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Author: Jim Patterson

Jarred Amato, BA’09, Watering ‘Book Deserts’

May. 23, 2019—Reading, and a child’s access to books, is a precursor to success by all yardsticks. But the lack of reading materials in many neighborhoods across America—regions known as “book deserts”—threatens the educational achievements of countless students. English teacher Jarred Amato decided to do something about it. In 2016 he and students at Nashville’s Maplewood High...

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Accolade: Nafissa Thompson-Spires, MA’05, PhD’09, one of 10 Whiting Award winners

May. 23, 2019—Nafissa Thompson-Spires, MA’05, PhD’09, was announced as one of 10 Whiting Award winners March 20 at a ceremony at the New York Historical Society. Thompson-Spires’ short story collection Heads of the Colored People (2018, Atria/37 INK) has been honored with a PEN Open Book Award, longlisted for the 2018 National Book Award and Aspen Words...

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Student–Alumni Programs and Board Celebrate 10 Years

May. 23, 2019—For 10 years the Vanderbilt Alumni Association’s Student–Alumni Programs have helped thousands of students build class traditions and connect with alumni. The Student Alumni Board has been there every step of the way. Newton Adkins, BS’14, joined the Student Alumni Board during his first year at Vanderbilt. “I was excited to do something meaningful that...

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Alumna Pays It Forward Through Advocacy

May. 23, 2019—Karen White, BA’11, was born to be an advocate. Her first experience in advocacy was for herself at the age of 15, when she left a volatile home life and struggled to support herself through periods of homelessness. “I remember sleeping on the couch in the tattoo parlor I worked at and thinking, ‘This can’t...

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Barbara Tsakirgis, Renowned Scholar of Classical Archaeology

May. 23, 2019—Barbara Tsakirgis, a noted scholar on ancient Greek domestic architecture as well as a strong community advocate for Nashville’s Parthenon, died Jan. 16. Tsakirgis, 64, had been diagnosed with ALS three years ago and died at her home. She was a professor of classical studies, emerita, and history of art, emerita, who joined the Vanderbilt...

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Everett H. Erlick, BA’42, ABC’s Chief Lawyer

May. 23, 2019—Everett H. Erlick, a distinguished veteran of the broadcast industry and longtime public servant, died March 8, 2019, at his home in Stuart, Florida. He was 97. As executive vice president, general counsel and director of the American Broadcasting Cos. Inc. for 25 years, his expansive portfolio of responsibilities included oversight of all legal aspects...

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Yvonne Young Clark, MS’72, First Lady of Engineering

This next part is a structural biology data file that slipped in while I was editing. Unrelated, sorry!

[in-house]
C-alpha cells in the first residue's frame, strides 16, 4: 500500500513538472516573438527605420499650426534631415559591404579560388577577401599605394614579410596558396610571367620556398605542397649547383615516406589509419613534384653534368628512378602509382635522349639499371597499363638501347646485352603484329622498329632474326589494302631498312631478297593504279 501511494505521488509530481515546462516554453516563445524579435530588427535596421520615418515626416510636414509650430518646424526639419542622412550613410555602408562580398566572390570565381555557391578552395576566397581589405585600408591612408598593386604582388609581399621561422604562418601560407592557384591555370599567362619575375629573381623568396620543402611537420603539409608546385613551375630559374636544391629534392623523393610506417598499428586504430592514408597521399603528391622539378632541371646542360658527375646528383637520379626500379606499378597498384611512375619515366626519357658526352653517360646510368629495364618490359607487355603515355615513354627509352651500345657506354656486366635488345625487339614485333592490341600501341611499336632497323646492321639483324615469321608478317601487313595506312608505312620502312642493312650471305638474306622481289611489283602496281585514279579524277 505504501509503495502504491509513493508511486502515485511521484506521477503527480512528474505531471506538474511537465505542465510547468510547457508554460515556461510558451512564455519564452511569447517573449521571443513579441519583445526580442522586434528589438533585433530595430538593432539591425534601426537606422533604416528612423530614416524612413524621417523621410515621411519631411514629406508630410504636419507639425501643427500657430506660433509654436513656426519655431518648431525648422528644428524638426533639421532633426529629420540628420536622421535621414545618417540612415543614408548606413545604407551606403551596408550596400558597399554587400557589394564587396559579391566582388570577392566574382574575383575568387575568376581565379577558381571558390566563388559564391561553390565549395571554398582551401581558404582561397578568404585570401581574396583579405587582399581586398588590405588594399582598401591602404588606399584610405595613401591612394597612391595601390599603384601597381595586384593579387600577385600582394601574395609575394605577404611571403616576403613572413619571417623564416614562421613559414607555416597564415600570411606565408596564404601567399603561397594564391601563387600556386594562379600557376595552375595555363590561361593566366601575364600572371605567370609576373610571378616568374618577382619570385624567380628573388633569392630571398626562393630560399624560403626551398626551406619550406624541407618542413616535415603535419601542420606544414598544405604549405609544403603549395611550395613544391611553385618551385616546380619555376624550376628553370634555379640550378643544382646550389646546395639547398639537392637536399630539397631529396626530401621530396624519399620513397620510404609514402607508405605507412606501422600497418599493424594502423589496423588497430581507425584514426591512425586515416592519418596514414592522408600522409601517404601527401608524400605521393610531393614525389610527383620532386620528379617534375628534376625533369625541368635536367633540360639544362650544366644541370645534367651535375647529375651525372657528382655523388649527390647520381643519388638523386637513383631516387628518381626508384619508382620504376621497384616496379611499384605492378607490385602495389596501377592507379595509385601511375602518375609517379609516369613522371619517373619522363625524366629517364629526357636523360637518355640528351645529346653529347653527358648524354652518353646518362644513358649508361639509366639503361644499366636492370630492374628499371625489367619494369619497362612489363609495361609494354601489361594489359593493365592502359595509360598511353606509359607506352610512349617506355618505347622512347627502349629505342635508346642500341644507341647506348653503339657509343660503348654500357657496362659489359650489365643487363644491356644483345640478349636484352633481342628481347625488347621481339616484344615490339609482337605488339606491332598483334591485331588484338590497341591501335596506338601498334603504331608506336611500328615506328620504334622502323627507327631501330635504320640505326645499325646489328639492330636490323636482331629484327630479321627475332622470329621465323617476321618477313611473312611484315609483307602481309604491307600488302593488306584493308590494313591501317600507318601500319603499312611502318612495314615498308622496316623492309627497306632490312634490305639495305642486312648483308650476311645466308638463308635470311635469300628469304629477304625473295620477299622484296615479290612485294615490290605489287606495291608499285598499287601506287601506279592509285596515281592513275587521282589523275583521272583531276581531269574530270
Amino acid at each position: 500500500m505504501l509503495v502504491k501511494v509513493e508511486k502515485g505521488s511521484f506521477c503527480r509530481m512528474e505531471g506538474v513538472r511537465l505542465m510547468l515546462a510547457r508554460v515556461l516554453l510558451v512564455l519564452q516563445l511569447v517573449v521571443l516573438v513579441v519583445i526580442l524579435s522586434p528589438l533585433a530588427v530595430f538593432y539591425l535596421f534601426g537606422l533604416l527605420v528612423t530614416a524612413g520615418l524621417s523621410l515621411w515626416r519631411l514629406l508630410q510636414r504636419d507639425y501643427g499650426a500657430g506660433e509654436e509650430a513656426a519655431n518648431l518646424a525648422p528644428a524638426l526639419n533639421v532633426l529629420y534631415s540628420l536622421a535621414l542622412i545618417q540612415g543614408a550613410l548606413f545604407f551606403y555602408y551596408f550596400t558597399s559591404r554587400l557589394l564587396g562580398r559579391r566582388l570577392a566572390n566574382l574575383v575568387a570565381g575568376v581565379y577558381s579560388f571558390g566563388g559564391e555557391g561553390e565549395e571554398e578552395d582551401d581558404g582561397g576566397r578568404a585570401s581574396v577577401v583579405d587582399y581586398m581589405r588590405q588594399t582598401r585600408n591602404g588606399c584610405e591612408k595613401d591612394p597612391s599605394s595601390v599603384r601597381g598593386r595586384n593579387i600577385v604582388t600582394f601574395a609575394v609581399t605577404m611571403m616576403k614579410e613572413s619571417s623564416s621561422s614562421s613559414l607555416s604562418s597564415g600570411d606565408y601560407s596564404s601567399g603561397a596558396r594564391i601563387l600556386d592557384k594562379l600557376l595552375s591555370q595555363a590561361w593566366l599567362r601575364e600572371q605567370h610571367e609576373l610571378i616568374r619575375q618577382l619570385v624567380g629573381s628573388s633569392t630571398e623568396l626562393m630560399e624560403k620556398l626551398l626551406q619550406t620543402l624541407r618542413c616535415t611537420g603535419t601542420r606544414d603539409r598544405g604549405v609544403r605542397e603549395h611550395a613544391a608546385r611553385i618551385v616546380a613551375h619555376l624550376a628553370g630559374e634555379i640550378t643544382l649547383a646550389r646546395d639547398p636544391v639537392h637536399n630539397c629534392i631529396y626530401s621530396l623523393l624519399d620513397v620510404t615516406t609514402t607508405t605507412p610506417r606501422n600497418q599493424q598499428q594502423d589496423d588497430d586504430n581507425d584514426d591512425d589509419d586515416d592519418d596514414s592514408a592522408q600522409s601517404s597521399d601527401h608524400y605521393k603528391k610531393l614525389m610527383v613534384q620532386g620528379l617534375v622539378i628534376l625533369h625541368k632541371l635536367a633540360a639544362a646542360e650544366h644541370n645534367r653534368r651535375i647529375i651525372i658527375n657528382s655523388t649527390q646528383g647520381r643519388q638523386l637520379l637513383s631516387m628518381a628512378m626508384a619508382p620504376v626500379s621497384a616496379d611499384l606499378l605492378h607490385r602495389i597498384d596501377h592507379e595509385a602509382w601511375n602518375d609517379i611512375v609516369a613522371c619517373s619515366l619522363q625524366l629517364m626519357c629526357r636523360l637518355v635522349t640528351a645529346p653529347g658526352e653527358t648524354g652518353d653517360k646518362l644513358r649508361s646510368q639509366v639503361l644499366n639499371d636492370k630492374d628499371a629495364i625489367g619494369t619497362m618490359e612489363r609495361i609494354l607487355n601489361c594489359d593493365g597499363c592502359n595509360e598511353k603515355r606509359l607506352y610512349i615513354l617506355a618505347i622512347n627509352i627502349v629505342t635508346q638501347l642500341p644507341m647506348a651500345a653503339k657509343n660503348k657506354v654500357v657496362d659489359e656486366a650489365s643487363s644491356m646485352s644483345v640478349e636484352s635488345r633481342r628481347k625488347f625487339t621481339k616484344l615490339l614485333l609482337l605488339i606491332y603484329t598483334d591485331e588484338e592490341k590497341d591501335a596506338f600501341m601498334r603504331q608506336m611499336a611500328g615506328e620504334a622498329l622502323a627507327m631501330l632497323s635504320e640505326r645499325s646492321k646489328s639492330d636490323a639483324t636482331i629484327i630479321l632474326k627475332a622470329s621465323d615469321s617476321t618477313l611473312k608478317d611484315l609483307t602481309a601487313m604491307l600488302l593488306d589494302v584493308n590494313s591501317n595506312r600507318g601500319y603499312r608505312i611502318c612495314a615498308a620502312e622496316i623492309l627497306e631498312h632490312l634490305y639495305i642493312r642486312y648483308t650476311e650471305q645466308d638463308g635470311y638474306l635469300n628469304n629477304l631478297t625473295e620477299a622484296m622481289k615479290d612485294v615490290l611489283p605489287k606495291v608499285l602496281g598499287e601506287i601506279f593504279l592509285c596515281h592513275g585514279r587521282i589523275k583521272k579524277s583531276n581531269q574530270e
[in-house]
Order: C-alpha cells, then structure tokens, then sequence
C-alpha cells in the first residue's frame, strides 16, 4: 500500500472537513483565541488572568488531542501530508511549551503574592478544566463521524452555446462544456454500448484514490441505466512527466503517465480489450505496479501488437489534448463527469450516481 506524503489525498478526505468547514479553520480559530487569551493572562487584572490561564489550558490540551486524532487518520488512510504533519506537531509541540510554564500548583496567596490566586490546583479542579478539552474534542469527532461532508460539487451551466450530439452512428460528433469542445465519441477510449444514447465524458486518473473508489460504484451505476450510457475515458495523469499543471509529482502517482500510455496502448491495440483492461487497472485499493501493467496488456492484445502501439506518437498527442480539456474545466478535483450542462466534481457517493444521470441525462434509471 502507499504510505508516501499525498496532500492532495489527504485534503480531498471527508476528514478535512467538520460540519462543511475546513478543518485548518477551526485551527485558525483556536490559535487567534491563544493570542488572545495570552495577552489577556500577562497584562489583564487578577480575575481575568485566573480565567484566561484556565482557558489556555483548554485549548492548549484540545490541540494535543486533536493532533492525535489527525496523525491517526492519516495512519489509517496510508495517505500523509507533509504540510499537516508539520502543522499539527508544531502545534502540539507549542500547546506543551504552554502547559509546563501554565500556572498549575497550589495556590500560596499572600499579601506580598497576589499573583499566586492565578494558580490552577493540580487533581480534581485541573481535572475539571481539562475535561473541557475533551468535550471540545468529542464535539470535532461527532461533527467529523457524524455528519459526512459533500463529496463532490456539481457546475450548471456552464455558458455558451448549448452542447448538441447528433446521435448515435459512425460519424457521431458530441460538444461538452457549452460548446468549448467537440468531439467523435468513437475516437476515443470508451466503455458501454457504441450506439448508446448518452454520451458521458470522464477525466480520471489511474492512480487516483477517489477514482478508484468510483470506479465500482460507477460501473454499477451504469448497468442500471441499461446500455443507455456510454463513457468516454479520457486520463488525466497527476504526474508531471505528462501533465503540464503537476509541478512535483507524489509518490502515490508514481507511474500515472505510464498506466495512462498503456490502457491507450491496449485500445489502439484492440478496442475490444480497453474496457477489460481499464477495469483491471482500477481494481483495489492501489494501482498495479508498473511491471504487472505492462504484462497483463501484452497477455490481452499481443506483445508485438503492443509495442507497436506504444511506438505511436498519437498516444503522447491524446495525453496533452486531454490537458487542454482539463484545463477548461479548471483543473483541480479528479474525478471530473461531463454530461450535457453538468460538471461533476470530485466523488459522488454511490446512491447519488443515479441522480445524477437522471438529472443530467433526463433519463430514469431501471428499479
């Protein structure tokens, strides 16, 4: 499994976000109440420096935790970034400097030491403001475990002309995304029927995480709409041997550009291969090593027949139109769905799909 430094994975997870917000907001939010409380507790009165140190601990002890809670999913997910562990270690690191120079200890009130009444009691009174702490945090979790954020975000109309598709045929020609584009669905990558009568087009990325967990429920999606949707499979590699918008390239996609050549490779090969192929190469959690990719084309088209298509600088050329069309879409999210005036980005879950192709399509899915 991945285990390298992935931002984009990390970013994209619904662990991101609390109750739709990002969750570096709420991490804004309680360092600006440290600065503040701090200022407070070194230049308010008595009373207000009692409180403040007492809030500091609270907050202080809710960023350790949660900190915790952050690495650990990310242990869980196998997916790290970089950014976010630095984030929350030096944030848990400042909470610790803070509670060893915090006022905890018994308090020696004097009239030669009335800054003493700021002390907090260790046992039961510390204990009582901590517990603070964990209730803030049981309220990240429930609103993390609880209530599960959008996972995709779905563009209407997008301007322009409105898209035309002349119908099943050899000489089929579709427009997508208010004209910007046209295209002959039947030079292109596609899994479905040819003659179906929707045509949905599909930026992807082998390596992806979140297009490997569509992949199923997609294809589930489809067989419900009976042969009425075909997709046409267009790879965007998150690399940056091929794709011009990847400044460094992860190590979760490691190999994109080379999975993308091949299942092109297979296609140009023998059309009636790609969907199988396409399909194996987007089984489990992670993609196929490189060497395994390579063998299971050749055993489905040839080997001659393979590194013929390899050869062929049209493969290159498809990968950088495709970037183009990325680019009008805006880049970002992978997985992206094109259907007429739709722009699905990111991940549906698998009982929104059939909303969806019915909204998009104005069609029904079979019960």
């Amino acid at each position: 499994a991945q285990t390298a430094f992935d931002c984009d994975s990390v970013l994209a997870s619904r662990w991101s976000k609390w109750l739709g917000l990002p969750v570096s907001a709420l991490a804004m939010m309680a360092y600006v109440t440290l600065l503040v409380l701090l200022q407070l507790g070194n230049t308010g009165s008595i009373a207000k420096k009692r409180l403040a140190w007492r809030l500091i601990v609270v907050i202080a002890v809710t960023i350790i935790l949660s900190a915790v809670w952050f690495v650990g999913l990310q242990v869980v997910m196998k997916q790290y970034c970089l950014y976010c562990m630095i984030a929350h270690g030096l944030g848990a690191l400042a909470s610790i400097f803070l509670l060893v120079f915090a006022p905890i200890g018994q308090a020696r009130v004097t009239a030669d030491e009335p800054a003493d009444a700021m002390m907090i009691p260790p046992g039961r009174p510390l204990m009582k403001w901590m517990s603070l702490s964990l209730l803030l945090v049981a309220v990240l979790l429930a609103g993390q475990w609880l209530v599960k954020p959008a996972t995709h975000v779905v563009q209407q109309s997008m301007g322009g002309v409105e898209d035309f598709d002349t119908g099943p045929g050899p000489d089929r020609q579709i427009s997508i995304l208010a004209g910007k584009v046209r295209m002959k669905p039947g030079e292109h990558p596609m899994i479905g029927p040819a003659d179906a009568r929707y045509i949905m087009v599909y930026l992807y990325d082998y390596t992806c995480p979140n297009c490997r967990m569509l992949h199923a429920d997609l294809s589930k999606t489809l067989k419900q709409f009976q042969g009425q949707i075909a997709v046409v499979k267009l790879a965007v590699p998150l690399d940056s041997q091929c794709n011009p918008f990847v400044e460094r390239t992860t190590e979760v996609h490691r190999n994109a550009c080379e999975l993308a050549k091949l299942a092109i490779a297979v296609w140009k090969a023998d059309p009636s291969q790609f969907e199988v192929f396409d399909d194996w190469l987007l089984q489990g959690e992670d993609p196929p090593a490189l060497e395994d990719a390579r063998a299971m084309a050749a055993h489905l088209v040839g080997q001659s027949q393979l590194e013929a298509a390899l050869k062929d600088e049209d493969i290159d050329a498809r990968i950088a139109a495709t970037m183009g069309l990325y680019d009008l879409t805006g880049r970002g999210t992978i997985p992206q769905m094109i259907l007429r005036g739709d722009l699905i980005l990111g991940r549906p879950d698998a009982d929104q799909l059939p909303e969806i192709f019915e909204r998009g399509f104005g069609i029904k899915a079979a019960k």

May. 23, 2019—Yvonne Young Clark, the first woman to earn a bachelor of science in mechanical engineering from Howard University, the first woman to earn a master’s degree in engineering management from the Vanderbilt University School of Engineering, and the first woman to serve as a faculty member in the College of Engineering and Technology at Tennessee...

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Harold Bradley, ’49, Hall of Fame Guitarist

May. 23, 2019—Harold Bradley, member of the Country Music Hall of Fame, famed guitarist, and cog in the family that led the ascent of country music in Nashville, died Jan. 31. He was 93. Bradley grew up in Nashville and took up the banjo as his first instrument. His older brother, Owen Bradley, who also earned enshrinement...

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Recent Books, Winter 2019

Feb. 20, 2019—Gastronomic Judaism as Culinary Midrash (2018, Lexington/Rowman & Littlefield) by Jonathan Brumberg-Kraus, MA’86, PhD’91 This book is about who and how one makes food Jewish. Brumberg-Kraus questions Jewish identity in particular, and identity generally as something fixed, stable, singular and unintentional and Jewish food choices as situational, often temporary, expressions of Jewish identity. The book...

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Recent Books, Fall 2018

Feb. 20, 2019—Encounters at the Edge of the Muslim World: A Political Memoir of Kyrgyzstan (2018, Rowman & Littlefield) by Eugene Huskey, BA’74 Holder of the William R. Kenan Jr. Chair in Political Science at Stetson University, Huskey’s research first took him to Kyrgyzstan in 1992, six months after Kyrgyzstan’s emergence as an independent state. His memoir...

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Accolade: Shadle wins inaugural Cohen/RIPM Award

Feb. 19, 2019—Douglas Shadle, assistant professor of musicology, was presented with the American Musicological Society’s inaugural H. Robert Cohen/RIPM Award at this year’s annual meeting in San Antonio for his book Orchestrating the Nation: The Nineteenth-Century American Symphonic Enterprise (2015, Oxford University Press). The award honors a work of scholarship of exceptional merit based upon 18th-, 19th-,...

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Pro Performance: New commissioning project gives Blair composition students a taste of professional life

Feb. 19, 2019—The composer Michael Slayton can’t remember the first time an ensemble performed one of his pieces. That’s perhaps not surprising, since Slayton’s works, especially his chamber music, are now frequently commissioned and performed the world over. But Slayton is certain of one thing: His music was never performed professionally during his undergraduate years. “In those...

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